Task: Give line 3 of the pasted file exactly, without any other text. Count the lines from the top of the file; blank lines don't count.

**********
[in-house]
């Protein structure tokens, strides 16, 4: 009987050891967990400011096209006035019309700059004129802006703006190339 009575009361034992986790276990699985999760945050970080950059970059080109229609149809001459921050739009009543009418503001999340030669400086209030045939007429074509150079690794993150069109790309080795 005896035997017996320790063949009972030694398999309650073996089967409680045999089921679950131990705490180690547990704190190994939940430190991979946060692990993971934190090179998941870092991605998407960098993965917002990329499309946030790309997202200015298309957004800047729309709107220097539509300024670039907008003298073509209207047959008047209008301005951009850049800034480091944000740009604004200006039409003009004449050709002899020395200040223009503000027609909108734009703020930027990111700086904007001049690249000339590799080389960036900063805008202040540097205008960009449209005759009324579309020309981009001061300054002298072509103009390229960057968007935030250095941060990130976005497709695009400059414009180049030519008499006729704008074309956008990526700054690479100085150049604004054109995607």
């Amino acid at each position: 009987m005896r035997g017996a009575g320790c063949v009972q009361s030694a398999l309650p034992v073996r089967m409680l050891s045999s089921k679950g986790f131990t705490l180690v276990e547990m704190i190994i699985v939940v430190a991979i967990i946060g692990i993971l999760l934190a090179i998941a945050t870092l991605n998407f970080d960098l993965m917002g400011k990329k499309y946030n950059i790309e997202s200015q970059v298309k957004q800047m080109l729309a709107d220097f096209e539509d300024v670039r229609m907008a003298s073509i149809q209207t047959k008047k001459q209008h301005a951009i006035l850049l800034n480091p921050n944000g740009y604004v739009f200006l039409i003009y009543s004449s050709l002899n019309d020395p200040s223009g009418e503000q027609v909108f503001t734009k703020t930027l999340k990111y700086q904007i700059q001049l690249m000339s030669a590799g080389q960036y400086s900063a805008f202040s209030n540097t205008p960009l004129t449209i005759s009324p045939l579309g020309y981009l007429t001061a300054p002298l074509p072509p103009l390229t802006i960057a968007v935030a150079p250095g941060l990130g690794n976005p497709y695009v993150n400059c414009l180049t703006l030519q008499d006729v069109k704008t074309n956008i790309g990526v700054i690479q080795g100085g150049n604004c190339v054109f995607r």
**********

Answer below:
């Amino acid at each position: 009987m005896r035997g017996a009575g320790c063949v009972q009361s030694a398999l309650p034992v073996r089967m409680l050891s045999s089921k679950g986790f131990t705490l180690v276990e547990m704190i190994i699985v939940v430190a991979i967990i946060g692990i993971l999760l934190a090179i998941a945050t870092l991605n998407f970080d960098l993965m917002g400011k990329k499309y946030n950059i790309e997202s200015q970059v298309k957004q800047m080109l729309a709107d220097f096209e539509d300024v670039r229609m907008a003298s073509i149809q209207t047959k008047k001459q209008h301005a951009i006035l850049l800034n480091p921050n944000g740009y604004v739009f200006l039409i003009y009543s004449s050709l002899n019309d020395p200040s223009g009418e503000q027609v909108f503001t734009k703020t930027l999340k990111y700086q904007i700059q001049l690249m000339s030669a590799g080389q960036y400086s900063a805008f202040s209030n540097t205008p960009l004129t449209i005759s009324p045939l579309g020309y981009l007429t001061a300054p002298l074509p072509p103009l390229t802006i960057a968007v935030a150079p250095g941060l990130g690794n976005p497709y695009v993150n400059c414009l180049t703006l030519q008499d006729v069109k704008t074309n956008i790309g990526v700054i690479q080795g100085g150049n604004c190339v054109f995607r």